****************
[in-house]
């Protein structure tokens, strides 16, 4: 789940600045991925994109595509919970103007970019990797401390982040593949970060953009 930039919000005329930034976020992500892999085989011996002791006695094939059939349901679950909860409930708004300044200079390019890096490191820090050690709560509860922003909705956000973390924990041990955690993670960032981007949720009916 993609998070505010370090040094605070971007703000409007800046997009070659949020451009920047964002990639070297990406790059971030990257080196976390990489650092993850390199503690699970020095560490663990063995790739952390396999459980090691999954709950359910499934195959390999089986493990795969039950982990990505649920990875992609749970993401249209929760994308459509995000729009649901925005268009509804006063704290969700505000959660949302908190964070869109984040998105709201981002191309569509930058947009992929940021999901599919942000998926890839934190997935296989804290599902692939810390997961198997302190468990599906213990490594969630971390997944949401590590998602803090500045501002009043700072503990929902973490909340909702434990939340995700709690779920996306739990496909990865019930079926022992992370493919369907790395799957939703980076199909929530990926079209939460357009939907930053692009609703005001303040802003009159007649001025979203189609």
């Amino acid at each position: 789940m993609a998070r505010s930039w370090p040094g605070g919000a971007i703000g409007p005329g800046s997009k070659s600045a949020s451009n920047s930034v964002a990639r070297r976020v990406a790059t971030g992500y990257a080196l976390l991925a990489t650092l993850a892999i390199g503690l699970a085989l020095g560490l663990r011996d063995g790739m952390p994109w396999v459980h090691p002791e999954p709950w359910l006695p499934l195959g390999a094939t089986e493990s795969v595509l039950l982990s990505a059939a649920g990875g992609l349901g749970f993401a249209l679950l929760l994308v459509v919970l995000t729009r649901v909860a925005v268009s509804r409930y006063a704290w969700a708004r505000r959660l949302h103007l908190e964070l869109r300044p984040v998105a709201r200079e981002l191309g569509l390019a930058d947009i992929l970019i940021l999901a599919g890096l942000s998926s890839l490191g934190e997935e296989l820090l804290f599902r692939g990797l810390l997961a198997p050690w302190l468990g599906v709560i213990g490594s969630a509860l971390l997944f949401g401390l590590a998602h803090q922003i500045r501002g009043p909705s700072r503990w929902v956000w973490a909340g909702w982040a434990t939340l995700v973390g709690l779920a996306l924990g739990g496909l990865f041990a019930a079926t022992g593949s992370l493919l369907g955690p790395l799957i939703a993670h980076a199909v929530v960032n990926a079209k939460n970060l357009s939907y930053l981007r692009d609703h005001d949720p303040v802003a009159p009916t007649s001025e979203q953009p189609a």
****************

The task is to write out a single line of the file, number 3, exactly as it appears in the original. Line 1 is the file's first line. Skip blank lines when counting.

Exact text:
């Amino acid at each position: 789940m993609a998070r505010s930039w370090p040094g605070g919000a971007i703000g409007p005329g800046s997009k070659s600045a949020s451009n920047s930034v964002a990639r070297r976020v990406a790059t971030g992500y990257a080196l976390l991925a990489t650092l993850a892999i390199g503690l699970a085989l020095g560490l663990r011996d063995g790739m952390p994109w396999v459980h090691p002791e999954p709950w359910l006695p499934l195959g390999a094939t089986e493990s795969v595509l039950l982990s990505a059939a649920g990875g992609l349901g749970f993401a249209l679950l929760l994308v459509v919970l995000t729009r649901v909860a925005v268009s509804r409930y006063a704290w969700a708004r505000r959660l949302h103007l908190e964070l869109r300044p984040v998105a709201r200079e981002l191309g569509l390019a930058d947009i992929l970019i940021l999901a599919g890096l942000s998926s890839l490191g934190e997935e296989l820090l804290f599902r692939g990797l810390l997961a198997p050690w302190l468990g599906v709560i213990g490594s969630a509860l971390l997944f949401g401390l590590a998602h803090q922003i500045r501002g009043p909705s700072r503990w929902v956000w973490a909340g909702w982040a434990t939340l995700v973390g709690l779920a996306l924990g739990g496909l990865f041990a019930a079926t022992g593949s992370l493919l369907g955690p790395l799957i939703a993670h980076a199909v929530v960032n990926a079209k939460n970060l357009s939907y930053l981007r692009d609703h005001d949720p303040v802003a009159p009916t007649s001025e979203q953009p189609a």